Fact Sheet: Attacks on Civilians Spike in Mali as Security Deteriorates Across the Sahel
Published: 21 September 2023
- Violence targeting civilians has increased by 38% in Mali so far this year1Comparison based on ACLED data for January-August 2023 relative to January-August 2022.
- The main perpetrators of these attacks are JNIM (over 180 events, 33%), Malian state forces and/or the Wagner Group (nearly 160 events, 29%), and IS Sahel (nearly 90 events, 15%)
- Battles and attacks have spread to new locations in northern Mali amid joint military and Wagner Group operations and the resumption of hostilities with Algiers Accord signatory armed groups
- JNIM has also launched a new offensive, carrying out a series of large-scale attacks on military positions and imposing blockades on towns and major transit routes
- Overall, in the wake of successive military coups promising to improve security across the region, political violence levels in Mali, Burkina Faso, and Niger have together increased by 5% relative to the same period last year, and by 46% compared to 2021
More than 60 people were killed in a suspected jihadist attack on a river boat near the village of Abakoira in Mali’s northern Tombouctou region earlier this month,2George Wright, BBC, Mali: At least 49 civilians reported dead in attack on river boat, 8 September 2023 marking one of the deadliest incidents yet in an ongoing surge in violence targeting civilians amid simultaneous military and armed group offensives across the Sahel.
The river boat attack was likely connected to JNIM enforcement of a blockade on the town of Timbuktu and its surrounding areas, which entails the prohibition of commercial transport on main roads and waterways along the Niger river. The incident was preceded by a much less deadly attack on a boat en route to Timbuktu near the village of Akka in Youwarou circle of Mopti region. JNIM actions also include frequent shelling — six incidents since mid-August — targeting Timbuktu, including the airport. A shelling incident on 11 September led to the suspension of flights to and from Timbuktu by the United Nations Humanitarian Air Service and Malian airline Sky Mali.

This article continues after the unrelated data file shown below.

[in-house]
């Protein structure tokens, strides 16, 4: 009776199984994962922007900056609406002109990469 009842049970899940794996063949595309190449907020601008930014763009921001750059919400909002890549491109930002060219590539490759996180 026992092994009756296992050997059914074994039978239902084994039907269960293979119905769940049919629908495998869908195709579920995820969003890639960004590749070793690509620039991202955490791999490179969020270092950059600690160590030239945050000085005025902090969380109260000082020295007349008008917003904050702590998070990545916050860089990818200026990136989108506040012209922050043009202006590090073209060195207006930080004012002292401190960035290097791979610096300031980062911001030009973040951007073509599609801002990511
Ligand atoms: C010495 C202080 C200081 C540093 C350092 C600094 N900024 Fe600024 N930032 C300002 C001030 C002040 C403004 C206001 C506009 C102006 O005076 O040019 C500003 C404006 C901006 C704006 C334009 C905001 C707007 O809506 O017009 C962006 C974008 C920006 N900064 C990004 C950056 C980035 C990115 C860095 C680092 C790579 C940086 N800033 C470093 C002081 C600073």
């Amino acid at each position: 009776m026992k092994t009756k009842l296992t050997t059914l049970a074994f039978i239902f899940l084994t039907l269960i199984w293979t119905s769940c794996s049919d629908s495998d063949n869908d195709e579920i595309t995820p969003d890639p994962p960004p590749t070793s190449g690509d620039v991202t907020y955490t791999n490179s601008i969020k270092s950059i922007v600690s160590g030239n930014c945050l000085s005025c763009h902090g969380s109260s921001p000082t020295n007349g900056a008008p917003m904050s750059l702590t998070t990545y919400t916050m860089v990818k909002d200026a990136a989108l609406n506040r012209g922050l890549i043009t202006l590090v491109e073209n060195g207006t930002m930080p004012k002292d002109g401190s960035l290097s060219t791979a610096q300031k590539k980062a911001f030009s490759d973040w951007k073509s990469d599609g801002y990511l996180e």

JNIM’s blockade comes in response to a Malian military (FAMa) and Wagner Group offensive in the Tombouctou region. The FAMa and Wagner offensive was initiated by an attack on a CMA checkpoint in Foita, killing two CMA combatants. The convoy reportedly killed more than 50 civilians over three days as it progressed between Léré and Timbuktu. The offensive culminated in a three-day battle for the town of Ber, after which FAMa and Wagner forces managed to capture the town and install themselves at the former United Nations peacekeeping mission in Mali (MINUSMA) camp. Several arrests and approximately a dozen extrajudicial killings by FAMa and Wagner have been reported after these forces took control of the town of Ber. The battle of Ber also brought ex-rebel bloc Coordination of Azawad Movements (CMA) into the fold in opposition to state forces, before their subsequent withdrawal from the town. CMA is currently, along with former pro-government militia factions of the Imghad Tuareg and Allies Self-Defense Group (GATIA) and the Arab Movement of Azawad (MAA), grouped together as the Permanent Strategic Framework (CSP) coalition, which – after the resumption of hostilities between the central government in Bamako in the country’s south and the former rebel enclave in Kidal in the north – also adopted the name “Azawad National Army.”